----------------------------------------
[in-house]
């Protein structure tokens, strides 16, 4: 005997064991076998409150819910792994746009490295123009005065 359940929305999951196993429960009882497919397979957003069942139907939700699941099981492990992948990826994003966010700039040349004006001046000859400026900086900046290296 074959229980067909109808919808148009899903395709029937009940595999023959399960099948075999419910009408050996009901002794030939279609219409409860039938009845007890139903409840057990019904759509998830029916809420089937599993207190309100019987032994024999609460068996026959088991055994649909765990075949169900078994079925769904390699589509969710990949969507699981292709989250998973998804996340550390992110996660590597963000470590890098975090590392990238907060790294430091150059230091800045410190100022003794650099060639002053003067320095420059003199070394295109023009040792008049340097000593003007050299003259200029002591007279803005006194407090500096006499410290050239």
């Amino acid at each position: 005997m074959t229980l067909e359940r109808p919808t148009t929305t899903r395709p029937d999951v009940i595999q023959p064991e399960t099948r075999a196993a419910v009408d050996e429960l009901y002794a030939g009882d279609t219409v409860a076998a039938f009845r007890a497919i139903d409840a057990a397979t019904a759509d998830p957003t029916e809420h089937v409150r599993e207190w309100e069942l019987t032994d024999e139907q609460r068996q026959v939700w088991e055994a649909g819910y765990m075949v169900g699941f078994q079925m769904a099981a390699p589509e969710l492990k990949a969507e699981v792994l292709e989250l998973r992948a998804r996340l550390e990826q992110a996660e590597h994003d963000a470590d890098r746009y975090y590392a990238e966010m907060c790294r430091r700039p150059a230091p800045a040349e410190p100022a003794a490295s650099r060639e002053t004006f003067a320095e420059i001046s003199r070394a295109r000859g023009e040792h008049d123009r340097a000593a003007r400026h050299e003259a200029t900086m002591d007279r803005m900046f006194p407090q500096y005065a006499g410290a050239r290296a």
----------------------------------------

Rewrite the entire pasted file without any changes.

[in-house]
């Protein structure tokens, strides 16, 4: 005997064991076998409150819910792994746009490295123009005065 359940929305999951196993429960009882497919397979957003069942139907939700699941099981492990992948990826994003966010700039040349004006001046000859400026900086900046290296 074959229980067909109808919808148009899903395709029937009940595999023959399960099948075999419910009408050996009901002794030939279609219409409860039938009845007890139903409840057990019904759509998830029916809420089937599993207190309100019987032994024999609460068996026959088991055994649909765990075949169900078994079925769904390699589509969710990949969507699981292709989250998973998804996340550390992110996660590597963000470590890098975090590392990238907060790294430091150059230091800045410190100022003794650099060639002053003067320095420059003199070394295109023009040792008049340097000593003007050299003259200029002591007279803005006194407090500096006499410290050239």
């Amino acid at each position: 005997m074959t229980l067909e359940r109808p919808t148009t929305t899903r395709p029937d999951v009940i595999q023959p064991e399960t099948r075999a196993a419910v009408d050996e429960l009901y002794a030939g009882d279609t219409v409860a076998a039938f009845r007890a497919i139903d409840a057990a397979t019904a759509d998830p957003t029916e809420h089937v409150r599993e207190w309100e069942l019987t032994d024999e139907q609460r068996q026959v939700w088991e055994a649909g819910y765990m075949v169900g699941f078994q079925m769904a099981a390699p589509e969710l492990k990949a969507e699981v792994l292709e989250l998973r992948a998804r996340l550390e990826q992110a996660e590597h994003d963000a470590d890098r746009y975090y590392a990238e966010m907060c790294r430091r700039p150059a230091p800045a040349e410190p100022a003794a490295s650099r060639e002053t004006f003067a320095e420059i001046s003199r070394a295109r000859g023009e040792h008049d123009r340097a000593a003007r400026h050299e003259a200029t900086m002591d007279r803005m900046f006194p407090q500096y005065a006499g410290a050239r290296a």